Thanks to a push email from Harvard Business Review, and discussions around ongoing transformation efforts, I read again an old article from John Kotter: Leading Change: Why Transformation Efforts Fail.
The first lesson is that change is not an event, it’s a process. The second lesson is that change takes time, and not following the change process could create an illusion of speed, but will result in failure.
If we study successful or unsuccessful changes attempt using the 8 steps proposed by Kotter, we could learn a lot on what we could improve in the future.
I learned from successful (and unsuccessful) changes, that defining “The Organization” is crucial. It will define who is part of the core group, and more importantly, who is part of the core group from the start.
Let’s say that in your organization, you have several teams that need to work together to deliver a product or a service, and you observe that they are struggling to deliver, they could even engage in politics and blame game.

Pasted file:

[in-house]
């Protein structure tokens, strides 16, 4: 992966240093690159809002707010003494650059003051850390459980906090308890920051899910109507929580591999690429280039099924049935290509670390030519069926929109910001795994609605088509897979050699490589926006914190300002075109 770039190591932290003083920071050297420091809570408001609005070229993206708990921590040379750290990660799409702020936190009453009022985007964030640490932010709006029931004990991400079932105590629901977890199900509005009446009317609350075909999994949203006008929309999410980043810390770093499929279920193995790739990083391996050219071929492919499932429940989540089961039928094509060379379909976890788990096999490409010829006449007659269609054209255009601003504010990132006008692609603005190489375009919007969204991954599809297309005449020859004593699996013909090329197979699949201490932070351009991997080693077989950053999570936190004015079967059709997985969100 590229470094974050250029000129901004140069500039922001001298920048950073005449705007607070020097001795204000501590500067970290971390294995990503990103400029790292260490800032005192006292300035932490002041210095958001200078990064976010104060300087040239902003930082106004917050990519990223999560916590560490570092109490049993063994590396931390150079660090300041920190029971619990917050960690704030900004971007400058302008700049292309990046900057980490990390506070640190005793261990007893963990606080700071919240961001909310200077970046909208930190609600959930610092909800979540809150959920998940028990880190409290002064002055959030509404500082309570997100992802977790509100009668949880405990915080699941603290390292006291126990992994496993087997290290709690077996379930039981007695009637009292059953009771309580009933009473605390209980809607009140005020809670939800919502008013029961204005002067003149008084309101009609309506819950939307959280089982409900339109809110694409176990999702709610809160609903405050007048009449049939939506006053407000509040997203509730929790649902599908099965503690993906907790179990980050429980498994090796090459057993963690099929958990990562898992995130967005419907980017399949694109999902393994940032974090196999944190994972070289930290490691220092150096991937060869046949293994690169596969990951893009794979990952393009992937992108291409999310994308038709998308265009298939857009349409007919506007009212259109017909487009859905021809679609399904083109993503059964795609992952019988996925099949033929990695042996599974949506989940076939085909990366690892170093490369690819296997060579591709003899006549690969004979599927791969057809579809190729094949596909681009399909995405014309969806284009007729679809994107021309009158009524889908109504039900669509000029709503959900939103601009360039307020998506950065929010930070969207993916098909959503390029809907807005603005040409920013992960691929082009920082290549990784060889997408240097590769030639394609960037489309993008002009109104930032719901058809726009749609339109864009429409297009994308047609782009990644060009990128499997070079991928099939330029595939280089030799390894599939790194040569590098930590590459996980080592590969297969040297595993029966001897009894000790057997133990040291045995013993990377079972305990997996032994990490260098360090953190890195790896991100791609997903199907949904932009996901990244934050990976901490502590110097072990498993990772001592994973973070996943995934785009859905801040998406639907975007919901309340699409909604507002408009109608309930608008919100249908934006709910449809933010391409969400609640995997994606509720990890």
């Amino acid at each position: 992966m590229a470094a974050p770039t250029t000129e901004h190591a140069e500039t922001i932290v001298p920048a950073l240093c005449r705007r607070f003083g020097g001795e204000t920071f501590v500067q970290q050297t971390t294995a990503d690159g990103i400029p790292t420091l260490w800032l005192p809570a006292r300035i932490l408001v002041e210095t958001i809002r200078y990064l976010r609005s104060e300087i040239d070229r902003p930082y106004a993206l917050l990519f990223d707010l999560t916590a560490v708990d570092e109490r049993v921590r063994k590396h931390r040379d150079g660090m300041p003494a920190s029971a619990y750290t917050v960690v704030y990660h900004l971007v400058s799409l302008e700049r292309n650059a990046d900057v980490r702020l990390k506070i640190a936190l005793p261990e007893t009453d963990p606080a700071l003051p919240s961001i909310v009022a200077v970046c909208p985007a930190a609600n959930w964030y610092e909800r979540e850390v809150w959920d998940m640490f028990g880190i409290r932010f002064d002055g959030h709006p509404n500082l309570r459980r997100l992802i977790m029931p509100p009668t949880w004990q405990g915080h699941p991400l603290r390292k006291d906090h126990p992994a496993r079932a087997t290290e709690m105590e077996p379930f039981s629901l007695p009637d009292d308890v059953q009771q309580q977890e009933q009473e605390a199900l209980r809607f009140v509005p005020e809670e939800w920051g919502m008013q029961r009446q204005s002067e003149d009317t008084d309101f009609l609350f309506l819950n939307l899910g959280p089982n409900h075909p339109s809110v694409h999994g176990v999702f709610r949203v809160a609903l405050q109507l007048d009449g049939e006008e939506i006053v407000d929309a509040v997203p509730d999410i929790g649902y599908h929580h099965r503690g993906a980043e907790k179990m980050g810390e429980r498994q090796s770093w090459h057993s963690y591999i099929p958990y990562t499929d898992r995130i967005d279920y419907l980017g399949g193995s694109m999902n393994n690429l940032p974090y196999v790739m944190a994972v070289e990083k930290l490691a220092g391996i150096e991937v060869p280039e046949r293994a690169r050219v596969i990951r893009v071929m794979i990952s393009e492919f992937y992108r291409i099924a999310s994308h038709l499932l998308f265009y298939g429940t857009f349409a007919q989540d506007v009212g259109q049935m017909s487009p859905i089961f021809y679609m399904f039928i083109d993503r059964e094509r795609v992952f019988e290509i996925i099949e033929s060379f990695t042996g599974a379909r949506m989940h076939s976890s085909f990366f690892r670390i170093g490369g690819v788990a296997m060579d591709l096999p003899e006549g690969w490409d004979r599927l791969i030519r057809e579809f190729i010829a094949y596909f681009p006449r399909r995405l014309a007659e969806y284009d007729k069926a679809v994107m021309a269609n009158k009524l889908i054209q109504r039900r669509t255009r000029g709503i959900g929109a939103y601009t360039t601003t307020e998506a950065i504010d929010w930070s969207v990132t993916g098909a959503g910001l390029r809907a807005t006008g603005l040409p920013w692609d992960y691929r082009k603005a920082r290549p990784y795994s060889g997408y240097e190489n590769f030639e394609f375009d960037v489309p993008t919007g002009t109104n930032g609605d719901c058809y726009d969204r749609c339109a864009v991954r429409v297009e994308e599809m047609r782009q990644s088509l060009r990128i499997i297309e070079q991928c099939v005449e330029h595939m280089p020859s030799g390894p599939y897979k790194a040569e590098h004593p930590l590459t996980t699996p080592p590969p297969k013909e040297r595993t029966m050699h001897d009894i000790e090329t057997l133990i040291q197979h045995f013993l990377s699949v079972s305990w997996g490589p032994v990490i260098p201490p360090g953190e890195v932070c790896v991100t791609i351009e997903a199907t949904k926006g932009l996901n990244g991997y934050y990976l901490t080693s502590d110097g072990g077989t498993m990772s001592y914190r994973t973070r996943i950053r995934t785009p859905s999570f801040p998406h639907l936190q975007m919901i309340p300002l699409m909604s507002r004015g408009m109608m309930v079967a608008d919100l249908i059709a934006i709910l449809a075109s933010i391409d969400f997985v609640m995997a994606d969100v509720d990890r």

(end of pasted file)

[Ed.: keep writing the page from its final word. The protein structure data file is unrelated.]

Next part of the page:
If you engage with team A and team B. That could be, for example, because they are at the beginning of the production process, or for other reason, as you will always find great justification for what you did and cannot undo. I am smiling there, at myself, please don’t be offended.
You could work with those teams on step 1, and establish a sense of urgency. You could work on step 2, and form a group that will lead the change.
Now that you learned more on the production process, you can clearly see that team C, plays a crucial role, and needs to be involved.
As you are yourself driven by the sense of urgency, you could decide to involve team C for step 3. You could rationalize this shortcut as much as you can, but it will cause you a lot of troubles.
The best option is to go back to step 1, and work with team A, B, and C on establishing a sense of urgency, and continue the process from there. Until that restart, Team C will not see the same crises or potential crises, they will not see the same causes, and they will not want their future to be dictated by other teams.
The header picture is from Ryan McGuire.